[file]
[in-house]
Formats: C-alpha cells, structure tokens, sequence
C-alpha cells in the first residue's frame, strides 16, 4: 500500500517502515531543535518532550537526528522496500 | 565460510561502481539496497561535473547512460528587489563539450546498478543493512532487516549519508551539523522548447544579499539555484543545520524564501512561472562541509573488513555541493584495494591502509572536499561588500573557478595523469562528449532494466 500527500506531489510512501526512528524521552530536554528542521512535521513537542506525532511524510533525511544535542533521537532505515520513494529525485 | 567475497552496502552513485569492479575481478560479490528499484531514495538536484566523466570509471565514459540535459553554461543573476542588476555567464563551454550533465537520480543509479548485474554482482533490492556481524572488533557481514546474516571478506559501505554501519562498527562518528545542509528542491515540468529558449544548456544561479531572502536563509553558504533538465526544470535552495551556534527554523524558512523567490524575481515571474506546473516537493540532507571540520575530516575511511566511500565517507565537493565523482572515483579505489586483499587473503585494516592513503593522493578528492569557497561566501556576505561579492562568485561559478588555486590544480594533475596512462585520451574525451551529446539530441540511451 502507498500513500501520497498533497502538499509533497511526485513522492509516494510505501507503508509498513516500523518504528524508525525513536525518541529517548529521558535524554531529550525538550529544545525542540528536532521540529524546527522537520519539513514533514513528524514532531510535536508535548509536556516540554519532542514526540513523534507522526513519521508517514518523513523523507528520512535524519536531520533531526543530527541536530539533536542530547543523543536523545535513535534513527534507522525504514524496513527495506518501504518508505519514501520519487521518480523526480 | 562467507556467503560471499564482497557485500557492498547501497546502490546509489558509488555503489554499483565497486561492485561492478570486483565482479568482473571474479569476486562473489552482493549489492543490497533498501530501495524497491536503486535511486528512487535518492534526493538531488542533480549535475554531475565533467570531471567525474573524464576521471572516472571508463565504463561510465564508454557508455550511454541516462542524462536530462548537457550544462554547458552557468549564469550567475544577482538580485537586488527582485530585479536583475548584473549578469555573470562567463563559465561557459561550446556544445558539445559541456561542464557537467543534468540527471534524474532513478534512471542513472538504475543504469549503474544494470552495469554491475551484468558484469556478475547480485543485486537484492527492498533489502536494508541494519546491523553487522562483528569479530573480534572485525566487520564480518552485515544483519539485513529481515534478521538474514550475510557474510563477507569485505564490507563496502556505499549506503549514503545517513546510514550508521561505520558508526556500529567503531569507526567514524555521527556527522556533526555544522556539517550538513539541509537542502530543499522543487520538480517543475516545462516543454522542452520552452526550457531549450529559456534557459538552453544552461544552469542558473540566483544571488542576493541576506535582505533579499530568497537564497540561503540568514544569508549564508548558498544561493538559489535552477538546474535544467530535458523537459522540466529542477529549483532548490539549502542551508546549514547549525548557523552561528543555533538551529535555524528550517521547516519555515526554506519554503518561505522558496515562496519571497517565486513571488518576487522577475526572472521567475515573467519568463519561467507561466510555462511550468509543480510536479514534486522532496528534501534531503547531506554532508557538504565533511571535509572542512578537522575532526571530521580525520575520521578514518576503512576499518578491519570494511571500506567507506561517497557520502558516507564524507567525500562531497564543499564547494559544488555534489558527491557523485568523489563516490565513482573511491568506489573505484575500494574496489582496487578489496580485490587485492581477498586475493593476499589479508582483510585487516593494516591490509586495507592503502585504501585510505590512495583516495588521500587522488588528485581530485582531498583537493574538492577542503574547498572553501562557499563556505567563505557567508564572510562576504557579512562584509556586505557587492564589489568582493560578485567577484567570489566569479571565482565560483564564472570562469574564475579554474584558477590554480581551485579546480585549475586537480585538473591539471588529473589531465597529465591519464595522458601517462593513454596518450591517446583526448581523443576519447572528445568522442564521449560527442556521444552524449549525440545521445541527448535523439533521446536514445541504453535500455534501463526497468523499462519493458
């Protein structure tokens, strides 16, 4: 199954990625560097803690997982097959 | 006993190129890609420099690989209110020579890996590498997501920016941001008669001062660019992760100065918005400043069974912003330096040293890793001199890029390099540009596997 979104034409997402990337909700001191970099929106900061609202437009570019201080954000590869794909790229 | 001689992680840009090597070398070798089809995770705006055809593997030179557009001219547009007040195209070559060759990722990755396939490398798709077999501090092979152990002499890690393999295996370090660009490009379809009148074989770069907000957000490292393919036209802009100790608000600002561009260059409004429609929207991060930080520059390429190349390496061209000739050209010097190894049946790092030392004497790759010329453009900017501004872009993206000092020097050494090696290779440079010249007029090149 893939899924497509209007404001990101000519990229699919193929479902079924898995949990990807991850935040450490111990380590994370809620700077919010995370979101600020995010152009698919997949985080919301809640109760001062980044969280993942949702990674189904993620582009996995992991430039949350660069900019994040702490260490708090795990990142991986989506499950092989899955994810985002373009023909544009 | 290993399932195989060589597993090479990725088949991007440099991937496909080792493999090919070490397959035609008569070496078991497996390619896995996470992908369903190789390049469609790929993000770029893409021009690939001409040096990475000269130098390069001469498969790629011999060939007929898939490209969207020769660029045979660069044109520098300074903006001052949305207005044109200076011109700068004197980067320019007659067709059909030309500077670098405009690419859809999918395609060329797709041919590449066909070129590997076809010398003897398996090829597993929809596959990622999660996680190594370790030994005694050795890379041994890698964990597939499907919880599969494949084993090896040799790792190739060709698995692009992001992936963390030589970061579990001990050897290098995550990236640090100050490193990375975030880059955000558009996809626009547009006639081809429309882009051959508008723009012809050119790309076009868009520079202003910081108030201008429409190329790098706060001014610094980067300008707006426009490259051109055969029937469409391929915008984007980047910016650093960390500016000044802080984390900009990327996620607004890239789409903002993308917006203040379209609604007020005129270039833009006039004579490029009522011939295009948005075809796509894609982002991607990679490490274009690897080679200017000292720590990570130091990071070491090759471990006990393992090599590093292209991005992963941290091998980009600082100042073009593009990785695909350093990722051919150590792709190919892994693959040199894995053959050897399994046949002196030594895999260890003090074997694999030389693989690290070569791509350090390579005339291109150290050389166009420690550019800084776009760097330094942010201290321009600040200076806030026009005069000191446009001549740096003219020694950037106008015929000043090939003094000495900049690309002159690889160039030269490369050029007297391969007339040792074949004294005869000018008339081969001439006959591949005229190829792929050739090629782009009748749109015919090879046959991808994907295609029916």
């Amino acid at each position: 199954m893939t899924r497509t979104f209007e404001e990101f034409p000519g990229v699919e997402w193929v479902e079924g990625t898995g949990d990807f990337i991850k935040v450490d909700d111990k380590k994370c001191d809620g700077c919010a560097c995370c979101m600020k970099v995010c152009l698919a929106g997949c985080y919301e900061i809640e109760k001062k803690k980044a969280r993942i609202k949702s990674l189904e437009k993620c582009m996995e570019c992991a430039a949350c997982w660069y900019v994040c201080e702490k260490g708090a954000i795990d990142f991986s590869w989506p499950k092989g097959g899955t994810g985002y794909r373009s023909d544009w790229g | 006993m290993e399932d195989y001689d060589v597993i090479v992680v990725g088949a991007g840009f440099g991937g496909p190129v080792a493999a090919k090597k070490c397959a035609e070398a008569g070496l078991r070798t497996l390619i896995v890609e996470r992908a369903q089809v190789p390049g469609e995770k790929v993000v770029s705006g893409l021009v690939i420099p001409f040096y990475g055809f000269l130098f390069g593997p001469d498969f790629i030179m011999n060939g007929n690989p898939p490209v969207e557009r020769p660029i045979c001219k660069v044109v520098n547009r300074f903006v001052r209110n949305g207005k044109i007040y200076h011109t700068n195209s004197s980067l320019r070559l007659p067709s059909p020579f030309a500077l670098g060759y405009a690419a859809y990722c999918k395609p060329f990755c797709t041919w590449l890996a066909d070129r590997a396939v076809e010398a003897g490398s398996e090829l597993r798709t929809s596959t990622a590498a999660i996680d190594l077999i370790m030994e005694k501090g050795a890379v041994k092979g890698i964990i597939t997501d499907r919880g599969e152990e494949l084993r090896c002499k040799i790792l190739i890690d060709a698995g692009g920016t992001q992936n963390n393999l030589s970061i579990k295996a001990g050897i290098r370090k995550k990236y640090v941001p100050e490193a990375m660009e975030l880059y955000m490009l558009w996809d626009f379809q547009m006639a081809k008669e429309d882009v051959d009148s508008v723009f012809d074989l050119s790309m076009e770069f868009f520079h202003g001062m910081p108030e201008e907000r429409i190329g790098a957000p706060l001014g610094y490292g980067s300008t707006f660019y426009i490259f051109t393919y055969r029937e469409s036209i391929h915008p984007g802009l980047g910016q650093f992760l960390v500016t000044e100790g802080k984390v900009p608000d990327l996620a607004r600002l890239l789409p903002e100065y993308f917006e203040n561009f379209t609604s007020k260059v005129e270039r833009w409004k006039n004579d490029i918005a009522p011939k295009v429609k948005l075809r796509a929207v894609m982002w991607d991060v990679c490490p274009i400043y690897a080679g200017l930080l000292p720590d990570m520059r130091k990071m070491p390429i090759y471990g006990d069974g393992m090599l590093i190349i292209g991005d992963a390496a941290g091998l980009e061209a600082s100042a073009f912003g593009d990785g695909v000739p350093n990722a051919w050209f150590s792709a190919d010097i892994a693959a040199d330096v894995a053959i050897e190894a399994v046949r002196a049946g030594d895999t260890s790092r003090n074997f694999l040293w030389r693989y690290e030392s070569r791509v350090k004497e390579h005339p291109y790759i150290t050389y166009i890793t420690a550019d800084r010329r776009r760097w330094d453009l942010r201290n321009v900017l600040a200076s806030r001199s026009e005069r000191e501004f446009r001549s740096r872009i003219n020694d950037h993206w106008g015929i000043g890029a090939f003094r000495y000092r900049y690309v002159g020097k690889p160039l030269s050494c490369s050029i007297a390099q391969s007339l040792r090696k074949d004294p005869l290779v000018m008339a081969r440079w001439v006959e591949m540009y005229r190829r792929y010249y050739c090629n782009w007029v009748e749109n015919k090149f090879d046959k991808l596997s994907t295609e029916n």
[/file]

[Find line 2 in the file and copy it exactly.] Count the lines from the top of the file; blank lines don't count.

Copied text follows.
Formats: C-alpha cells, structure tokens, sequence